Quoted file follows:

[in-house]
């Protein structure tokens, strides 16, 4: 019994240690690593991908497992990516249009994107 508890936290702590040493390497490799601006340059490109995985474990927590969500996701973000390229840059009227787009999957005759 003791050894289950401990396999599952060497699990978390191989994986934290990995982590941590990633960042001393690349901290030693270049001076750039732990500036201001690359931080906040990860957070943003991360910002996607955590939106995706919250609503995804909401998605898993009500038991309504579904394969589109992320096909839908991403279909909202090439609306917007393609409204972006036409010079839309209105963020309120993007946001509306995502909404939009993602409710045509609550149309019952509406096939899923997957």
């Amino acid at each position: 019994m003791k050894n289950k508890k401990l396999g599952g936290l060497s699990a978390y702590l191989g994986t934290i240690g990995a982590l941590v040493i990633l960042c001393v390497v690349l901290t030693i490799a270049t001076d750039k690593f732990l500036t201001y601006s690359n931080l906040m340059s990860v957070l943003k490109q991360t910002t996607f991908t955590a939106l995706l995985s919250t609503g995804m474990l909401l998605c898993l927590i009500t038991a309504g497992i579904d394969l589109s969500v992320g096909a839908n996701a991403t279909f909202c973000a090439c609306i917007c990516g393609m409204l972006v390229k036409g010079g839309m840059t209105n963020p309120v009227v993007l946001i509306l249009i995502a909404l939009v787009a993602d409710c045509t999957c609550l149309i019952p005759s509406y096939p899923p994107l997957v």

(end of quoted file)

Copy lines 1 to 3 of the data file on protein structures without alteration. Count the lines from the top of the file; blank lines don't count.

[in-house]
């Protein structure tokens, strides 16, 4: 019994240690690593991908497992990516249009994107 508890936290702590040493390497490799601006340059490109995985474990927590969500996701973000390229840059009227787009999957005759 003791050894289950401990396999599952060497699990978390191989994986934290990995982590941590990633960042001393690349901290030693270049001076750039732990500036201001690359931080906040990860957070943003991360910002996607955590939106995706919250609503995804909401998605898993009500038991309504579904394969589109992320096909839908991403279909909202090439609306917007393609409204972006036409010079839309209105963020309120993007946001509306995502909404939009993602409710045509609550149309019952509406096939899923997957």
């Amino acid at each position: 019994m003791k050894n289950k508890k401990l396999g599952g936290l060497s699990a978390y702590l191989g994986t934290i240690g990995a982590l941590v040493i990633l960042c001393v390497v690349l901290t030693i490799a270049t001076d750039k690593f732990l500036t201001y601006s690359n931080l906040m340059s990860v957070l943003k490109q991360t910002t996607f991908t955590a939106l995706l995985s919250t609503g995804m474990l909401l998605c898993l927590i009500t038991a309504g497992i579904d394969l589109s969500v992320g096909a839908n996701a991403t279909f909202c973000a090439c609306i917007c990516g393609m409204l972006v390229k036409g010079g839309m840059t209105n963020p309120v009227v993007l946001i509306l249009i995502a909404l939009v787009a993602d409710c045509t999957c609550l149309i019952p005759s509406y096939p899923p994107l997957v």